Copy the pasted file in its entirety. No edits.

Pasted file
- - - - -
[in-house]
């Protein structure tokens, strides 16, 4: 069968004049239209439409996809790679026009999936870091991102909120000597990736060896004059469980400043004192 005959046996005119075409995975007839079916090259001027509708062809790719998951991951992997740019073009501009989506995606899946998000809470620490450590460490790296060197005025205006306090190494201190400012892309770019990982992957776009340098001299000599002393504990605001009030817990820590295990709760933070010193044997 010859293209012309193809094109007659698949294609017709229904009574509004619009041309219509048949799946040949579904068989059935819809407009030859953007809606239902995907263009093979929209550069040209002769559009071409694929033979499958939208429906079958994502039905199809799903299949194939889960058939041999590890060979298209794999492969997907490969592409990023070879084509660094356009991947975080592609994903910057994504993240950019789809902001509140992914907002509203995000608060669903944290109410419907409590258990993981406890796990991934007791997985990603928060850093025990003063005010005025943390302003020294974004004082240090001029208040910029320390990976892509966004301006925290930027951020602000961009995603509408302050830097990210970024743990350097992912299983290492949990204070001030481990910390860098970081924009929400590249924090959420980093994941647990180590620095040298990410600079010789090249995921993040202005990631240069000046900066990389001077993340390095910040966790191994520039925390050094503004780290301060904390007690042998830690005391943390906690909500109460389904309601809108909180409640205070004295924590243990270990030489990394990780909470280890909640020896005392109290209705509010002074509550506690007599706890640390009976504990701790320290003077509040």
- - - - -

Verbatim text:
[in-house]
């Protein structure tokens, strides 16, 4: 069968004049239209439409996809790679026009999936870091991102909120000597990736060896004059469980400043004192 005959046996005119075409995975007839079916090259001027509708062809790719998951991951992997740019073009501009989506995606899946998000809470620490450590460490790296060197005025205006306090190494201190400012892309770019990982992957776009340098001299000599002393504990605001009030817990820590295990709760933070010193044997 010859293209012309193809094109007659698949294609017709229904009574509004619009041309219509048949799946040949579904068989059935819809407009030859953007809606239902995907263009093979929209550069040209002769559009071409694929033979499958939208429906079958994502039905199809799903299949194939889960058939041999590890060979298209794999492969997907490969592409990023070879084509660094356009991947975080592609994903910057994504993240950019789809902001509140992914907002509203995000608060669903944290109410419907409590258990993981406890796990991934007791997985990603928060850093025990003063005010005025943390302003020294974004004082240090001029208040910029320390990976892509966004301006925290930027951020602000961009995603509408302050830097990210970024743990350097992912299983290492949990204070001030481990910390860098970081924009929400590249924090959420980093994941647990180590620095040298990410600079010789090249995921993040202005990631240069000046900066990389001077993340390095910040966790191994520039925390050094503004780290301060904390007690042998830690005391943390906690909500109460389904309601809108909180409640205070004295924590243990270990030489990394990780909470280890909640020896005392109290209705509010002074509550506690007599706890640390009976504990701790320290003077509040």